By Steven Krohn · October 9, 2017
As cryptocurrencies are gaining traction these days, the term ICO is certainly a term you will be hearing more often. So “what’s an ICO?” you may ask. That’s exactly what we are going to cover in this article.
Definition Of ICO
ICO is short for Initial Coin Offering. If you have been reading the financial section of any major media, you probably have come across the term IPO or Initial Public Offering. If you don’t know what an IPO is, it’s the first time a company sells their stocks on the public market.
Initial Coin Offerings are very similar as it’s the first time a cryptocurrency is being sold to the public. That said, the similarities of IPOs and ICOs end there. Initial Public Offerings are heavily regulated while Initial Coin Offerings are not regulated.
An Initial Coin Offering is an attractive way of raising money for a cryptocurrency venture because of the lack of regulation of the industry.
Traditional start-ups usually go through rigorous and laborious capital-raising processes. Only then can one even think about approaching banks or venture capitalists. You can bypass it all through the use of an Initial Coin Offering.
Initial Coin Offering – How It Works
When a cryptocurrency firm makes the decision to raise capital through an Initial Coin Offering, the process normally starts by creating a White Paper which would normally include the following:
* What the firm’s project is all about
* What project is ultimately trying to achieve upon the completion
* How much the project is going to cost
* How much “virtual money” the originator and start-up personnel will keep,
* The type of money that is accepted
* How long the ICO campaign will last
During the ICO campaign the supporters, believers, and enthusiasts of the cryptocurrency will try to purchase the firm’s “tokens” with virtual or other forms of currency. These “tokens” serve a similar purpose as stocks do in an IPO.
If the firm can meet the minimum funding requirements within the scheduled time frame then the firm will continue with the project. On the other hand, if the funding requirements fail, the money is returned and the attempt is deemed unsuccessful.
Why Initial Coin Offering Are Worth Your Time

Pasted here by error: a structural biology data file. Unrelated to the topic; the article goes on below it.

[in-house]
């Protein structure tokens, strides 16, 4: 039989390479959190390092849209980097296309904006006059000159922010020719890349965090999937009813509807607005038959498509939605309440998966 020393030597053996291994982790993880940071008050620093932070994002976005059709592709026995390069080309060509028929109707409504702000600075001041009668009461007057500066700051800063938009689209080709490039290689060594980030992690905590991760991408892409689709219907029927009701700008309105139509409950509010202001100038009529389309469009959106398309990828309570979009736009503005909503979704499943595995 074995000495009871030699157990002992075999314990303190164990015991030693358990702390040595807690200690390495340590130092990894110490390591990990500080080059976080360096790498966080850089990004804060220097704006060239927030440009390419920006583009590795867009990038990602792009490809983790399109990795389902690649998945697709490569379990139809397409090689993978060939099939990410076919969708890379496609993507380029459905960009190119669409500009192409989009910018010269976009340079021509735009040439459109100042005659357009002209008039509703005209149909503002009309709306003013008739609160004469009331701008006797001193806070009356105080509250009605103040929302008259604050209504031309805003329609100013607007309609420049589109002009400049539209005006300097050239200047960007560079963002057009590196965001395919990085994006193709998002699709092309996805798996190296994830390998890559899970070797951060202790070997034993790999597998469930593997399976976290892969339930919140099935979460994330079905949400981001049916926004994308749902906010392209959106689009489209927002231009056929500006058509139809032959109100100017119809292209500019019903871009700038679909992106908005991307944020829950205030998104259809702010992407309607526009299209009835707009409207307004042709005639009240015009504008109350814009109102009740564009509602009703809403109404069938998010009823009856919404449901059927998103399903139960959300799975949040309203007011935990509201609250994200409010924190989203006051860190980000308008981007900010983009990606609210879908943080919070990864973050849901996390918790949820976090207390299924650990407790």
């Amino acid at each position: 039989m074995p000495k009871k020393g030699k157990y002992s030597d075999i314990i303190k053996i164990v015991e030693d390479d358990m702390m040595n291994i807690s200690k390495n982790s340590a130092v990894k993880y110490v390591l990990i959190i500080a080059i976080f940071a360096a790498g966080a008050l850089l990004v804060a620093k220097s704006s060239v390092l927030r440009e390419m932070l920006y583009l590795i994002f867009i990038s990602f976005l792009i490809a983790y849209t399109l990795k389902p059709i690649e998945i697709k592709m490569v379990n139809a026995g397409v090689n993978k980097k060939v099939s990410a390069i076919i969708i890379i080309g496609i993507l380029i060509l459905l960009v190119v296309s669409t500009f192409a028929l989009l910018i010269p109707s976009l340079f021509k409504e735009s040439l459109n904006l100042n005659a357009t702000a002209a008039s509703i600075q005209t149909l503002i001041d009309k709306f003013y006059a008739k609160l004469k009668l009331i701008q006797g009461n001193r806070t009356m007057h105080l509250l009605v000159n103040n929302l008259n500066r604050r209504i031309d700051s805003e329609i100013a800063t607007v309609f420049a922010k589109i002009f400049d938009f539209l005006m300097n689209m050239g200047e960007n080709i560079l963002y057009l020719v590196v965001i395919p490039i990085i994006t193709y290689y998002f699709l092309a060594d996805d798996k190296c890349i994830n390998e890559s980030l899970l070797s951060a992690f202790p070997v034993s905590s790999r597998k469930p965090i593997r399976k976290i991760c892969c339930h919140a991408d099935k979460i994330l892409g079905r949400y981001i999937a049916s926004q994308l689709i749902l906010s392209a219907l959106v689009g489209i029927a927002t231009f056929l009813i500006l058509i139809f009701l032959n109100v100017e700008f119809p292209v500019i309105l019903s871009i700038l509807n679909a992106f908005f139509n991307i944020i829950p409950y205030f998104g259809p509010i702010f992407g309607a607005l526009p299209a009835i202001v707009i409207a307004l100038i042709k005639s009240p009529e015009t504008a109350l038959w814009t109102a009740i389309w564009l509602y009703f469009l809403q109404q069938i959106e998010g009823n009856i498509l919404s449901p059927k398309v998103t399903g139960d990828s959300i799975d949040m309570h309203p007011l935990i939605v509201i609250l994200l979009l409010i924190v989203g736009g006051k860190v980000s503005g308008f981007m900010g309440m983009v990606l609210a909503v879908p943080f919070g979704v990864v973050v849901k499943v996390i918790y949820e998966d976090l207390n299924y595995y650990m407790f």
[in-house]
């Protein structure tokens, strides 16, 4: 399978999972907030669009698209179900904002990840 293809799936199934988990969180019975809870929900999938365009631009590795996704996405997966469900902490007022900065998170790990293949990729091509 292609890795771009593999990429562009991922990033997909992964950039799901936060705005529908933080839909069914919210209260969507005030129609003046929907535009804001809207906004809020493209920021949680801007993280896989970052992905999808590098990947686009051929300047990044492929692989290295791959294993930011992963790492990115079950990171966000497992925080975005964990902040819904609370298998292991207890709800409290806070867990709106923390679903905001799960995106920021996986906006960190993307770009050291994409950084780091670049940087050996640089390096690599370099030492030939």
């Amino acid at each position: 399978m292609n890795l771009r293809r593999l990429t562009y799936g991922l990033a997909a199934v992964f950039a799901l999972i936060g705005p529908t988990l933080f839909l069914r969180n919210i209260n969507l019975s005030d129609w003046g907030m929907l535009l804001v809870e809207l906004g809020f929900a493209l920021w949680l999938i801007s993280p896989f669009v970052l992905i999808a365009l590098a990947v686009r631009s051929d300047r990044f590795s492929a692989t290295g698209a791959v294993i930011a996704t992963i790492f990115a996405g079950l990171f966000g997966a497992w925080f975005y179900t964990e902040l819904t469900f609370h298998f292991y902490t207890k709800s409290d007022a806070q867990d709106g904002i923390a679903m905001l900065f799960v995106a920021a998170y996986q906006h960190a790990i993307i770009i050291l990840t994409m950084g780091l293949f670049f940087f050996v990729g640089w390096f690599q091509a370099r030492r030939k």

We are not going to sugarcoat the risk factor associated with Initial Coin Offerings. In short, ICOs are risky. On the other hand, the reward can very much outweigh the risk. This is the reason why Initial Coin Offerings are gaining popularity.
Here is an example to demonstrate the scenario:
Imagine you have $10. For simplification purposes, you bought 10 coins from 10 different cryptocurrency firms during their respective ICOs. Basically, that’s $1 for one coin from each cryptocurrency firm .
Over the course of time, 9 of the 10 firms were not successful resulting in a loss of $9. That said, the last firm is a big success while the value of each “coin” is now $100.
Let’s back-up a bit. Again, you lost $9 from the other firms. However, you gained $100 on that one successful firm. That brings your total earnings, or profit, to $91 ($100 – $9).
A Real Life Example
What we illustrated above is an imaginary scenario. Hence, let’s look at a not-so-familiar story. Back in 2014, the Ethereum project was publicly and formally announced. During the Ethereum ICO, the firm raised about $18 million worth of Bitcoins. At that time, each Ethereum had a value of approximately $.40.
The Ethereum project met the minimum requirements on schedule, so it went public by 2015. By 2016, the Ethereum gained a lot of popularity and traction, which increased the value of the each Ethereum to a high of $14!
If your jaw didn’t drop, we’ll slow it down a bit. If you have invested $100 at Ethereum’s ICO, the value of your money would have reached a high of $3,500 in less than two years.
As you can see, even though the risk of Initial Coin Offerings is high, the reward is astronomically high. Thus the reason numerous investors are getting into the Initial Coin Offering market.
It’s also worth noting that since Initial Coin Offerings are largely de-regulated, it’s always possible that you can be scammed out of your money with no legal recourse. The good news is, due to the de-regulation of cryptocurrencies, you don’t need any specific qualification or requirement to buy virtual coins.
It is recommended that you only invest money you can afford to lose when investing in an ICO.